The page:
John Lewis, Britain's largest department store operator, has seen a drop in demand for big ticket items as consumer confidence wanes.

But trade in more spontaneous categories, such as beauty, was holding up, its boss has said.

UK shoppers are feeling the impact of subdued wage growth and creeping inflation, and recent surveys have shown a sharp drop in consumer confidence. 

"I would have preferred to start my first year as managing director of John Lewis in slightly more benign conditions," Paula Nickolds said at a media dinner last night.

Her comments highlighted the squeeze on consumers' disposable income, an inconclusive national election and concerns over Britain's exit from the European Union. 

Nickolds, a 23-year John Lewis veteran and the first woman to run the 152-year old, employee-owned chain, succeeded Andy Street as managing director in January.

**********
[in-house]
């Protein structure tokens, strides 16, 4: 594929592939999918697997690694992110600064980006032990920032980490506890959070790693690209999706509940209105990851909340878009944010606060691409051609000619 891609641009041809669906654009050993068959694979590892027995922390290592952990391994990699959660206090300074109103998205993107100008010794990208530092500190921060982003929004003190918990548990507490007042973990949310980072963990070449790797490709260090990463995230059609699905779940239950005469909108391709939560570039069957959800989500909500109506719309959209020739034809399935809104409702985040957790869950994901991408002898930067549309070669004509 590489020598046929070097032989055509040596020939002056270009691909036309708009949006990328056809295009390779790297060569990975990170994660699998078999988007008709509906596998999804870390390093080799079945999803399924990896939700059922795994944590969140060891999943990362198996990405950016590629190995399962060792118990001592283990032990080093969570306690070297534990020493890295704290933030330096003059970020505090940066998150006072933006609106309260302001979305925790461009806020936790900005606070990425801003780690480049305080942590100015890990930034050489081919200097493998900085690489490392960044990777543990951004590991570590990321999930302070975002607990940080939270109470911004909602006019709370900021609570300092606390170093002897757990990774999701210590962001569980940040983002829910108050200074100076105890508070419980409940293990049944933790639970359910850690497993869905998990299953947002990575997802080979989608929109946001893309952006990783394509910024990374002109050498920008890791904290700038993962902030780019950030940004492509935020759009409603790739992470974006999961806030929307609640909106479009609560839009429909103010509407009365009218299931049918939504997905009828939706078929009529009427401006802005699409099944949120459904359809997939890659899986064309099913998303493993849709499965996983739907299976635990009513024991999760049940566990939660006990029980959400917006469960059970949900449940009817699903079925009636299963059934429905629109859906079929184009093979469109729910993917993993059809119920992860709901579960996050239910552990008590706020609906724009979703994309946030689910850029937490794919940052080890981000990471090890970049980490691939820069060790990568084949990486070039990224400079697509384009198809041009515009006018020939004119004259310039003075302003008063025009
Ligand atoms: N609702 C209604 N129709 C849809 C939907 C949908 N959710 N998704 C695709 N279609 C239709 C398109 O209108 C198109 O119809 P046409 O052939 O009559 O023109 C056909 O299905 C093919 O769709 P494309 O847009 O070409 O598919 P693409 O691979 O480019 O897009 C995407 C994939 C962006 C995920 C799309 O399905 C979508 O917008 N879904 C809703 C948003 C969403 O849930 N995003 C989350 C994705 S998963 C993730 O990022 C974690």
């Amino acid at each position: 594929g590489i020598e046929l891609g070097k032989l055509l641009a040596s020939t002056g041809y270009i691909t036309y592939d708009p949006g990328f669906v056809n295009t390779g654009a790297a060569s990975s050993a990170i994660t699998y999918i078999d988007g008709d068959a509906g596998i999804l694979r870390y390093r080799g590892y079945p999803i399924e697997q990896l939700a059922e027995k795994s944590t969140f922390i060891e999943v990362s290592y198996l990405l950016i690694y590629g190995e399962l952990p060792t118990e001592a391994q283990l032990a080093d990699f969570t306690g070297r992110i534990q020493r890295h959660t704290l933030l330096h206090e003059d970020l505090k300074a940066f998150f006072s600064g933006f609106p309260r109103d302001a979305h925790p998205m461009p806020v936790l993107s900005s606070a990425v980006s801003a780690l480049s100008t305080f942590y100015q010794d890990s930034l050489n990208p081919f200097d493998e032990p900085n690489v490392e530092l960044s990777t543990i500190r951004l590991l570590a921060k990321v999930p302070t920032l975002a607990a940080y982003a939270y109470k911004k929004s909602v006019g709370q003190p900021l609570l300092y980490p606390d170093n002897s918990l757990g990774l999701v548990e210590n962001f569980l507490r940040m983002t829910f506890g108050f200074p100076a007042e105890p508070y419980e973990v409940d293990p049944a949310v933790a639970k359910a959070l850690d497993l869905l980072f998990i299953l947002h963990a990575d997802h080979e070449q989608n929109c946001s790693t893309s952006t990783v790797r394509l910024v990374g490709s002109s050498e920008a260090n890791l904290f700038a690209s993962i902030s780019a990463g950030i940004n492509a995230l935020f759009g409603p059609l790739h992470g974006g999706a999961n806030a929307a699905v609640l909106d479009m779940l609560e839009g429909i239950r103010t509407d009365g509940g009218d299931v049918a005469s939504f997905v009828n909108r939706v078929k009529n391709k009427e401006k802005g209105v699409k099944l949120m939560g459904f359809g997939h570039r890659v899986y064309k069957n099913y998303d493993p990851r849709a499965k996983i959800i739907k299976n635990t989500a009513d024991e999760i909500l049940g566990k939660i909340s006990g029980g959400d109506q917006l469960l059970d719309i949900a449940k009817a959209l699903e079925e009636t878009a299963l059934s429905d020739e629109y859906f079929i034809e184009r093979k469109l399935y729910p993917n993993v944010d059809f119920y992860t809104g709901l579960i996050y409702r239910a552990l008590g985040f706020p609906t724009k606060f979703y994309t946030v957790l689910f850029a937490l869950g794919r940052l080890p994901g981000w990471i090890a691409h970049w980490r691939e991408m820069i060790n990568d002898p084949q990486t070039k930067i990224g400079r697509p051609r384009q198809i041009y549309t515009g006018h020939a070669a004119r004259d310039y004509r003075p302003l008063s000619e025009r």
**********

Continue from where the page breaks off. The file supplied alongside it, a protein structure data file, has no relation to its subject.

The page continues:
"The backdrop is very uncertain and it was made worse by the tragic events that happened across British cities over the last few months," Nickolds said in reference to multiple terror attacks in London and Manchester. 

Nickolds said the John Lewis customer was not immune: "They feel uncertain and worried about what the circumstances will mean for their future financial prosperity." 

John Lewis' reported sales rose 1.2% in the 23 weeks to July 8, which analysts estimate equates to a like-for-like sales fall of about 0.5%. 

"It's the more considered categories, the arguably deferrable spend, that we're seeing most affected by the uncertainty in the macro conditions - so those big ticket categories are currently trading just behind last year," said Nickolds. 

However, she said trading in spontaneous categories was holding up robustly, with beauty sales up 7% on last year and womenswear up 4.4%. 

John Lewis typically makes more than 40% of its annual profit in the five weeks that run into Christmas. 

"So there is still all to play for," Nickolds said.